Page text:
Classic case of a newbie with a camera, and the problems it can create. In this case, the problem was the desire to flm the opening of the other jumper.
Meanwhile, one look at the leg of the 'camera guys' jumpsuit reveals a baggy freefly type suit. One look at the girl reveals a skin tight jumpsuit. The end result is a drasitic difference in jumper size/weight, and it show when he tries to transition to his back and drops out several hundred feet. His lack of ability to remain stable aside, there was nothing to film as he was just too far away. A jumper who was not trying to 'get the shot' or 'impress the girl' might have realized ahead of time, but that was not this jumper.
Furthermore, when the other jumper on the two-way opens, there is no need to wave off or check your altimeter. The freefall portion of the jump is clearly over, move on and open a parachute as soon as safely possible.
As far as the rest of it goes, collapsing the slider and landing on the house were additional mistakes. In the end, this turned out fairly well and the jumper won't soon forget the cost of the repack and Vigil fire, and the embarrasment of landing on a house with an open front and back yard. Maybe he'll learn his lesson.
That said, a word to the fellas - the best way to impress a girl on the DZ is to do everything you can to ensure her safety, your own safety, and the general success of the jump. There's nothing wrong with an easy two-way with one dock where you share a smile or a kiss in freefall, and then follow it up with a safe, on time break-off, safe on-time openings, and safe on-target landings.
There is nothing you're going to do that is going to impress a girl to the degree that her pants will drop. Unless you're planning to land a wingsuit or track back in to the plane, nothing you do is going to have the desired effect. The jump in question would have been far more memorable (for the right reasons) if it was followed by a conventional breakoff, opening and landing. If you want to go the extra mile, how about land first and film her landing? That's a safe alternative, and of use in debriefing the jump.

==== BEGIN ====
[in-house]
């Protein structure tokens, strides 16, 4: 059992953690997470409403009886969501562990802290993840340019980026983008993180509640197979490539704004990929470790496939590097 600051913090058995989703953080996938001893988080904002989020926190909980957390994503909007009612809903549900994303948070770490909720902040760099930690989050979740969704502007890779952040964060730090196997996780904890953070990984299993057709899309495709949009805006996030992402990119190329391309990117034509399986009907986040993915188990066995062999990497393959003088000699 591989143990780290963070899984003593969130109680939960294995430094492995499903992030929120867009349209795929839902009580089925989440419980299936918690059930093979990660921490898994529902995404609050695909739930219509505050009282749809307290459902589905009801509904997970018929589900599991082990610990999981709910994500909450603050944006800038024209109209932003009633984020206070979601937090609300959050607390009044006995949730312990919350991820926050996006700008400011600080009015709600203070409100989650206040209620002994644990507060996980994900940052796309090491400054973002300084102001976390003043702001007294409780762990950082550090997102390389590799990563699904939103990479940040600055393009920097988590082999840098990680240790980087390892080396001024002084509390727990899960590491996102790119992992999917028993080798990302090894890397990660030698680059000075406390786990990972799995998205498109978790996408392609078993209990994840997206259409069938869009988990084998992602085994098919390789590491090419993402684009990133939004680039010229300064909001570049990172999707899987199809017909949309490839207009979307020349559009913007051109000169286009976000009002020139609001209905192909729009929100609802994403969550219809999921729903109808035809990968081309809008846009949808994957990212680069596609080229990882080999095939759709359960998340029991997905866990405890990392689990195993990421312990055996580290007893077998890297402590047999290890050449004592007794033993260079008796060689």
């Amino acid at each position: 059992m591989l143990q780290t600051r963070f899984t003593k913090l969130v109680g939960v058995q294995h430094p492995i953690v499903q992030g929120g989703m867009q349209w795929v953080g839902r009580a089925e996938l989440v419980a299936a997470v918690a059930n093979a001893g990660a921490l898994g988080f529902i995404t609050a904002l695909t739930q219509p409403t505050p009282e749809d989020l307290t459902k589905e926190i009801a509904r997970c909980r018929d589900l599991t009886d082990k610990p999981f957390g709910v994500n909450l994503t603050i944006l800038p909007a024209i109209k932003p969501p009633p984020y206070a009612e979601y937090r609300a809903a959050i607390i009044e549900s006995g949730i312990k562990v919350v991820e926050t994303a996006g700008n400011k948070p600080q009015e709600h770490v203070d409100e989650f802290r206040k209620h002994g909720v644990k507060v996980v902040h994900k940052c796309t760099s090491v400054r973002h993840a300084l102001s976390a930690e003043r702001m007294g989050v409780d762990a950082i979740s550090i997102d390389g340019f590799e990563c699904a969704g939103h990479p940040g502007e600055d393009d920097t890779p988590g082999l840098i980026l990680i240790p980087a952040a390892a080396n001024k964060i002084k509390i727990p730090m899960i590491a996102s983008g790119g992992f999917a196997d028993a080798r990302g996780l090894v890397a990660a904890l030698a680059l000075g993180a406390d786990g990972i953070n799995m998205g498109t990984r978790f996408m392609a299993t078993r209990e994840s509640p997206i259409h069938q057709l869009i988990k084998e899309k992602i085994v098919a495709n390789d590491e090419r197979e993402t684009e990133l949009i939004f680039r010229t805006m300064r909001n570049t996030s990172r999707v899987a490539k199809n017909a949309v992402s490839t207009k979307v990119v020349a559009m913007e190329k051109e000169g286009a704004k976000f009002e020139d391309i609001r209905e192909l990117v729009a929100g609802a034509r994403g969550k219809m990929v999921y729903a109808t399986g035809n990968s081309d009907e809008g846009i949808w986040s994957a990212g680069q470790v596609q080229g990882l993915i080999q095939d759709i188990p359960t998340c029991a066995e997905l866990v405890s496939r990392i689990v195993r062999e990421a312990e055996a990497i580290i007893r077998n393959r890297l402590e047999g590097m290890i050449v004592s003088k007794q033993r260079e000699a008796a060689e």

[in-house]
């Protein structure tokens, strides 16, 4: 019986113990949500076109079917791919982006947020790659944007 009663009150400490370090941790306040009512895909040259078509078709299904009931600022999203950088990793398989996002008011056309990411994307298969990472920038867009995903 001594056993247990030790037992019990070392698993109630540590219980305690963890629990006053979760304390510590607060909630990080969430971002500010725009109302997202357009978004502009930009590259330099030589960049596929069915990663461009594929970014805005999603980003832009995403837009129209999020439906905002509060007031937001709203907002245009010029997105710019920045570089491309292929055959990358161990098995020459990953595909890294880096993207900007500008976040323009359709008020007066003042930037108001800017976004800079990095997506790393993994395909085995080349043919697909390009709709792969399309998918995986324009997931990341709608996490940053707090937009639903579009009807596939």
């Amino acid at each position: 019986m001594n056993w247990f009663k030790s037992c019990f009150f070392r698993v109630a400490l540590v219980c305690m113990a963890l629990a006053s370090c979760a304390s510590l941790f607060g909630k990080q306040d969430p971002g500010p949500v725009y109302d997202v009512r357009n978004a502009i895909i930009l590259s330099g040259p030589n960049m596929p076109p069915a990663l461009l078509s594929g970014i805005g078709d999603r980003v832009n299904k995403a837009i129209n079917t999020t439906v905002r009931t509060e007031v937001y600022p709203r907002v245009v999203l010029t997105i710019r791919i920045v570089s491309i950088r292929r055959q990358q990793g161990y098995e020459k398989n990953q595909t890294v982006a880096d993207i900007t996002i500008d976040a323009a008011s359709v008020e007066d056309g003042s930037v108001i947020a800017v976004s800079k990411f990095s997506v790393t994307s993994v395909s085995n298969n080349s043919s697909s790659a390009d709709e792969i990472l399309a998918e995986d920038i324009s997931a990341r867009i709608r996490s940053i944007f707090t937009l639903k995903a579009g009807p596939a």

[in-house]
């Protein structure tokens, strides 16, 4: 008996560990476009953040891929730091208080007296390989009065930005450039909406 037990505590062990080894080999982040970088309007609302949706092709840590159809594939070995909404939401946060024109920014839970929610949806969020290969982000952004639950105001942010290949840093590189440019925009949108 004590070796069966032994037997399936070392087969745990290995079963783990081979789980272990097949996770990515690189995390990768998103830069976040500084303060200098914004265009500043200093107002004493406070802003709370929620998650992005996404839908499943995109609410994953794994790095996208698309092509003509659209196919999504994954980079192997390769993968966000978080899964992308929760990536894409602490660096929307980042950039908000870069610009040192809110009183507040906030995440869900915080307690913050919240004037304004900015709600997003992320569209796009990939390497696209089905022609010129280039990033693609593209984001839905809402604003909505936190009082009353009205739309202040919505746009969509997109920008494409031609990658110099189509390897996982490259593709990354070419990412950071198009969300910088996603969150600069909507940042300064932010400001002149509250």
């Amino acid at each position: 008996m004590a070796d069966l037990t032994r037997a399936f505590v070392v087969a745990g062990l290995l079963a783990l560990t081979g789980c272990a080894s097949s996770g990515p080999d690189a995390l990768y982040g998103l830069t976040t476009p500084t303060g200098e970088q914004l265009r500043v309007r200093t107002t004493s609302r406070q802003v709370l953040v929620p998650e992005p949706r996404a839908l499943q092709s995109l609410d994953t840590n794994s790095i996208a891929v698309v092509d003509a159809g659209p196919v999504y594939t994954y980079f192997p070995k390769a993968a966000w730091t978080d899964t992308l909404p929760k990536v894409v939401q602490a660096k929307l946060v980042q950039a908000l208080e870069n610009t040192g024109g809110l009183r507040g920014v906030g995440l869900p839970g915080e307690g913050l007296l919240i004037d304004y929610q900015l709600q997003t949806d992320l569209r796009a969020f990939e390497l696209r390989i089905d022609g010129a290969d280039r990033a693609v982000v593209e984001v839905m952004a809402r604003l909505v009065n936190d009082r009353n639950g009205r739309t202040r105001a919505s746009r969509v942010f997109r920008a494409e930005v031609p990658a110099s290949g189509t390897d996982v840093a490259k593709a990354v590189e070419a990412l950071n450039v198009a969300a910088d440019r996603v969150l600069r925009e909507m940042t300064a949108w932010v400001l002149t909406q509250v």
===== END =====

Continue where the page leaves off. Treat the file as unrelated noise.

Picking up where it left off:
Ok, so it's a gabled roof on a 2 story home. That's a bit sportier than a flat industrial roof!
The vid is a good example of how one's options are limited if one isn't at a DZ surrounded by fields.
He has the dilemma of how much to maneuver with a two out -- something he had to do if he wanted to actively go for the couple open back yards on the near side of the street rather than just taking whatever came up when flying straight.
Or there were the yards open to the right of the house he went for. I thought he could still have made a 90 right when crossing the street to go for those yards at the last minute -- but I see there's a flagpole that he'd have to miss.
Spotting the obstacles is a fun game here! For a moment it looks like he's going for the gap between the house and trees along the driveway -- but there one can see power lines crossing to the house. Houses have electricity, and unless you are in a modern subdivision with buried utilities, there are going to be power lines somewhere...
It's a good video to save to show newer jumpers to ask, "What would you do if you were in this situation...".
He's very lucky that last moment turn he made didn't put him legs first straight into the chimney.
Even after getting out of backfly, he keeps looking up at his friend, and finally has a good look at his alti, at 16 sec. While at first glance the alti looks like it is around 2k, if one takes an older Alti III (red to 2.5k, yellow to 3k) and puts it at the same angle with parallax, I think the needle is showing more like 1.6k - 1.7k. Other evidence of that sort of basement altitude is that when the alti flashed by in view at 10 sec, it looked like about 2.5k.
So no wonder that the alti is showing something in the 800 ft range (plus or minus a fair bit since it is fuzzy) when the reserve is starting to deploy above him. (And the alti looked more or less correctly zeroed, from views on the ground.) Maybe that's a bit higher than he expected the Vigil to fire, but we all know about the error that one can get from the burble going from belly to standup.
All this is just a complex way of saying he was not aware of his altitude and pulled low.
It is funny that he automatically stows the main slider, but at least he catches himself from popping the brakes.
This person copped some serious flack at the DZ from instructors and senior jumpers for a litany of stupid decisions. Blaming the AAD is a clear case of lacking a sense of personal responsibility for those stupid decisions. The suit is a old hand-me-down (should have been put down). I wasn't there so I don't have a whole lot more info.
For any newer jumper watching this video please realize that there were a bunch of mistakes made on this jump. Particularly, take note that the canopies deploying a *long* way above the jumper and the amount of time in free fall should have indicated that pulling *NOW* was a priority. The jumper clearly didn't have altitude awareness which is job #2 (depending on how you look at it) and failed at job #1 as well - pull. Beyond that glancing casually at their alti below hard deck is just plain stupid. That this jumper ended up unhurt is an anomaly in this case given that there are so few places to land on that side of our DZ and the number of poor decisions made.